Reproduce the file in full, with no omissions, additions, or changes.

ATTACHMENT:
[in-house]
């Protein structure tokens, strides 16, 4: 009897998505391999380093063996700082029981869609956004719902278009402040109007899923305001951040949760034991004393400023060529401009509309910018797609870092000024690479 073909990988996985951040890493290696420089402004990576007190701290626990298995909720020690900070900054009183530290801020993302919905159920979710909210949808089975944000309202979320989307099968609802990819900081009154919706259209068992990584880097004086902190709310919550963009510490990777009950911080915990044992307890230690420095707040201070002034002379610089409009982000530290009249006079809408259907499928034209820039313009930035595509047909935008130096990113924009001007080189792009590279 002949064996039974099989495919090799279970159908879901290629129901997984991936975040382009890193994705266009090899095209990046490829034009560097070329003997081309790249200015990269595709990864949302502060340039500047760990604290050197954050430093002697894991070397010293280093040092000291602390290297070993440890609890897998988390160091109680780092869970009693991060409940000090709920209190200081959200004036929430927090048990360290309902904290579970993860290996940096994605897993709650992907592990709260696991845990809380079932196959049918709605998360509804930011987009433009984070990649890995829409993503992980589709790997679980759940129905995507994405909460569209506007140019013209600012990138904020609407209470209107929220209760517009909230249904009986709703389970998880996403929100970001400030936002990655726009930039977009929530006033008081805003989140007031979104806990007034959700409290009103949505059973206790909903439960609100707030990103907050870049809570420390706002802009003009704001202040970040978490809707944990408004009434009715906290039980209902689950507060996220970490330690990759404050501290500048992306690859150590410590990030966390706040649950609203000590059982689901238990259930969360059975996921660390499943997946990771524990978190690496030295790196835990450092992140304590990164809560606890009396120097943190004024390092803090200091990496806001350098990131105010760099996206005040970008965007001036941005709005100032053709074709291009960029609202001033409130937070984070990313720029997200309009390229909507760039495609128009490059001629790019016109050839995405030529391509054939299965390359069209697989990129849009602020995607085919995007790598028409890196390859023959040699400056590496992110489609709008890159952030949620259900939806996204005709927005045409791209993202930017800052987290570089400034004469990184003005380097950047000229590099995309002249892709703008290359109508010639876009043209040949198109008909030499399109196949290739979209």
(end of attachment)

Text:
[in-house]
């Protein structure tokens, strides 16, 4: 009897998505391999380093063996700082029981869609956004719902278009402040109007899923305001951040949760034991004393400023060529401009509309910018797609870092000024690479 073909990988996985951040890493290696420089402004990576007190701290626990298995909720020690900070900054009183530290801020993302919905159920979710909210949808089975944000309202979320989307099968609802990819900081009154919706259209068992990584880097004086902190709310919550963009510490990777009950911080915990044992307890230690420095707040201070002034002379610089409009982000530290009249006079809408259907499928034209820039313009930035595509047909935008130096990113924009001007080189792009590279 002949064996039974099989495919090799279970159908879901290629129901997984991936975040382009890193994705266009090899095209990046490829034009560097070329003997081309790249200015990269595709990864949302502060340039500047760990604290050197954050430093002697894991070397010293280093040092000291602390290297070993440890609890897998988390160091109680780092869970009693991060409940000090709920209190200081959200004036929430927090048990360290309902904290579970993860290996940096994605897993709650992907592990709260696991845990809380079932196959049918709605998360509804930011987009433009984070990649890995829409993503992980589709790997679980759940129905995507994405909460569209506007140019013209600012990138904020609407209470209107929220209760517009909230249904009986709703389970998880996403929100970001400030936002990655726009930039977009929530006033008081805003989140007031979104806990007034959700409290009103949505059973206790909903439960609100707030990103907050870049809570420390706002802009003009704001202040970040978490809707944990408004009434009715906290039980209902689950507060996220970490330690990759404050501290500048992306690859150590410590990030966390706040649950609203000590059982689901238990259930969360059975996921660390499943997946990771524990978190690496030295790196835990450092992140304590990164809560606890009396120097943190004024390092803090200091990496806001350098990131105010760099996206005040970008965007001036941005709005100032053709074709291009960029609202001033409130937070984070990313720029997200309009390229909507760039495609128009490059001629790019016109050839995405030529391509054939299965390359069209697989990129849009602020995607085919995007790598028409890196390859023959040699400056590496992110489609709008890159952030949620259900939806996204005709927005045409791209993202930017800052987290570089400034004469990184003005380097950047000229590099995309002249892709703008290359109508010639876009043209040949198109008909030499399109196949290739979209």